The language of romantic love was once said to consist of ‘sweet nothings’ meant to be whispered softly into the ears of the beloved. But on the wilder shores of human sexuality is an extensive glossary of words and phrases generally considered rather too rude for polite society. An American sexologist of the late nineteenth and early twentieth centuries, Bernard Simon Talmey, made an intensive study of sexual practices and wrote several books about his findings. To conform to the proprieties of the era, he used Latin to describe what was going on. Rather a lot, in fact.

But readers complained that they couldn’t understand these terms and so, in the subsequent editions of his Love: A Treatise on the Science of Sex-attraction (1919) he provided translations of the Latin. Few of these terms, or the situations they describe, would raise an eyebrow today. Some are completely banal, such as Pernoctare, to ‘spend the night’ and conjux meaning a ‘husband’. Others are suggestive of more adventurous behaviours, mainly referring to male and female genitalia and their excitation, such as cunnilingus and fellatio, defined as ‘sucking (obscene)’. Here’s a sample of Talmey’s code in action.

The girl, a domestic servant, was always moral before her illness. When she began suffering from hysterical attacks, amato liberos in fidem suam commissos exhibebat ad constuprandum et noctu pectators rerum turpium eos faciebat, while the whole household was asleep under the influence of narcotics. When she was discovered and driven out of the house, the formerly modest girl became shameless and finally meretricium fecit.

It basically means that the girl engaged in self-masturbation and ended up as a prostitute, a typically Victorian moral consequence.

However, the range and variety of human sexual activities covered in this book might occasionally challenge even modern readers.

Rosse reports the case of a young white, unmarried woman in Washington who was surprised in flagrante delicto with a large English mastiff, who in his efforts se solvere a puella caused an injury of such a nature that she died from hemorrhage within an hour.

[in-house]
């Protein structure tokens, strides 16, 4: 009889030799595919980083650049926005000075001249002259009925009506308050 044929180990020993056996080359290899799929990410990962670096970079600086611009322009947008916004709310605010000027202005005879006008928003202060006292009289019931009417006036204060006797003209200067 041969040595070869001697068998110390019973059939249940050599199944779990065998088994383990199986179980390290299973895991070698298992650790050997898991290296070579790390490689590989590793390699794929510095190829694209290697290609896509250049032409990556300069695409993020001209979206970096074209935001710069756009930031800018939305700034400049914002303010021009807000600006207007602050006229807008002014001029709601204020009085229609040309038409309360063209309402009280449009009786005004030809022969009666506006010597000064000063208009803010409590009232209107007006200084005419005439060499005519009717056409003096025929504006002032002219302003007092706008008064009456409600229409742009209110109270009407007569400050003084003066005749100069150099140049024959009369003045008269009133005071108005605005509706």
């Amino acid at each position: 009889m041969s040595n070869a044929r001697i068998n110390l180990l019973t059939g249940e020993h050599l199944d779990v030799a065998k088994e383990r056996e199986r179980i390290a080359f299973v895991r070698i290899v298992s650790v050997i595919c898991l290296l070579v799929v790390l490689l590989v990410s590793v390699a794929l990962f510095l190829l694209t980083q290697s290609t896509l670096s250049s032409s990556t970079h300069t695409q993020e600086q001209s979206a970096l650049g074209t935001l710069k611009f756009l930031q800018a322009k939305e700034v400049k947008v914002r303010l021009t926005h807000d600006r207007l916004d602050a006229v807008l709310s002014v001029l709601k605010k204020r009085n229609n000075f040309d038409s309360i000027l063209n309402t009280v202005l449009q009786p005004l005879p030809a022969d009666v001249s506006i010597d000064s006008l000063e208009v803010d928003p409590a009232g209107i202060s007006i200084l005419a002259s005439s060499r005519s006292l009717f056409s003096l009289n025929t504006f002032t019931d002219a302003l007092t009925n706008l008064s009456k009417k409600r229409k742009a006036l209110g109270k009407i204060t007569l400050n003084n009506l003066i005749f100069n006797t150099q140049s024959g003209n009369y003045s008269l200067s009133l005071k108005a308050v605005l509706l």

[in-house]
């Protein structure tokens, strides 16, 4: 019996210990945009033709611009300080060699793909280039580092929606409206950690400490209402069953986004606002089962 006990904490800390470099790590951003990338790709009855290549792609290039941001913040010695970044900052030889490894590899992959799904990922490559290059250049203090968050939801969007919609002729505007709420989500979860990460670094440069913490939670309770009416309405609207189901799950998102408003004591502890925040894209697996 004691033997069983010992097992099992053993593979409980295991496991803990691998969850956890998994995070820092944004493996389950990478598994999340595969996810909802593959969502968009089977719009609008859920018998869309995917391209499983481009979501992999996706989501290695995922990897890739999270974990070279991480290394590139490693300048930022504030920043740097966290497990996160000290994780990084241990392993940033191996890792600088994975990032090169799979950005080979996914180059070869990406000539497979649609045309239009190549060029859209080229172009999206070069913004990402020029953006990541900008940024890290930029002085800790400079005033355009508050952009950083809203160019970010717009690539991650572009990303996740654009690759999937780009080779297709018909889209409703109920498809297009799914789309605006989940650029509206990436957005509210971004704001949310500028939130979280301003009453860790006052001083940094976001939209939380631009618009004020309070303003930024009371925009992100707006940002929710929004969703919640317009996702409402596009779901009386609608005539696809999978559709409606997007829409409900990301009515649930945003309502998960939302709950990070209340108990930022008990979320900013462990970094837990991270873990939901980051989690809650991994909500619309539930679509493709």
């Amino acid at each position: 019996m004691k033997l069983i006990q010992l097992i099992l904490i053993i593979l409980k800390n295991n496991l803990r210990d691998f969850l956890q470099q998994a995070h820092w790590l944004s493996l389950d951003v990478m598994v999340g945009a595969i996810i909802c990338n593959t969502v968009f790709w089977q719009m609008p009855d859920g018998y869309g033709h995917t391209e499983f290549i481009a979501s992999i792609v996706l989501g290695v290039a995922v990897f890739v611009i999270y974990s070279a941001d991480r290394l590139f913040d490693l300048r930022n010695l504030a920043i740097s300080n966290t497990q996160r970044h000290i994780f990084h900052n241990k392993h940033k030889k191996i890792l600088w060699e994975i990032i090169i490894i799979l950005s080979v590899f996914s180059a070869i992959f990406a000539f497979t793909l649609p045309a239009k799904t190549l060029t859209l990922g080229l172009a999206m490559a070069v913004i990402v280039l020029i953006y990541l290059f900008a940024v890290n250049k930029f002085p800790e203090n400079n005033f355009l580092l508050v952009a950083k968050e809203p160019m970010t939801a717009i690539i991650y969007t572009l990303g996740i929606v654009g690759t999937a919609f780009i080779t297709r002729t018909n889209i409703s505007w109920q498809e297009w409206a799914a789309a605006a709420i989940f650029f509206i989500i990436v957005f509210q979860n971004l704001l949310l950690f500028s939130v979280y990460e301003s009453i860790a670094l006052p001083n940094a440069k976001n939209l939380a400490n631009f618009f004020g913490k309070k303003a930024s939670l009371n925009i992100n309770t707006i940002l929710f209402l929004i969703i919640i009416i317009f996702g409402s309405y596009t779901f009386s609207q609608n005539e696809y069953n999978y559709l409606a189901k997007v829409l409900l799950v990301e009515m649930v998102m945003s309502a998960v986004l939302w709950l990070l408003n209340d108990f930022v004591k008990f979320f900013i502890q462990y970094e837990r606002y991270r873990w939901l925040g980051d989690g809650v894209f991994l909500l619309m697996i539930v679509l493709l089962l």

If you’re game, you can read all about it here.

BANDIT LANDS 5 – ‘PIGEON’

Pigeon

 

Australia’s vast and mostly arid northwest had been largely ignored until the 1880s when its almost infinite acres attracted sheep and cattle farming and its seas an embryonic pearling industry. As settlement increased, the newcomers increasingly encroached on the traditional lands of the many indigenous groups in what would become known as the Kimberley region. Some of these groups resisted, others seemed to fade away as the frontier pushed relentlessly north and east. The Bunuba were not inclined to simply walk off their land and nurtured an ongoing resistance that eventually produced an outlaw hero.

Jandamarra (Jandamurra) was already approaching initiation age when his country became the object of commercial and political interest. At around eleven years of age he was taken into employment on a local station to be trained as a stockman. One of the attractions for settling the Kimberley was the availability of cheap indigenous workers for the labour intensive pastoral and pearling enterprises. The settlers hoped that if they got the ‘natives’ when they were young they could at once be dispossessed of their land and trained as useful hands. Jandamarra appeared to be the ideal type of such conversions, quickly excelling at the necessary skills and eventually also becoming a crack rifle shot. Although he was unusually short for a Bunuba man – they were typically six-foot or more – he had great speed and agility, leading to the settlers nicknaming him ‘Pigeon’.

Working and living in the company of the settlers caused Jandamarra to grow up without being initiated into the spiritual secrets that would rightly have belonged to a Bunuba man. Aboriginal belief revolves around the sanctity of the land and everything within it and upon it. Bound up with this spiritual system are interrelated social, economic, political and legal systems. Once the ‘law’ is lost or untaught, so the individual is disadvantaged – potentially lethally – in the Aboriginal world. Although Jandamarra would come to know his country, its gullies, hills, trails and caves intimately, he was never fully a man in Bunuba society.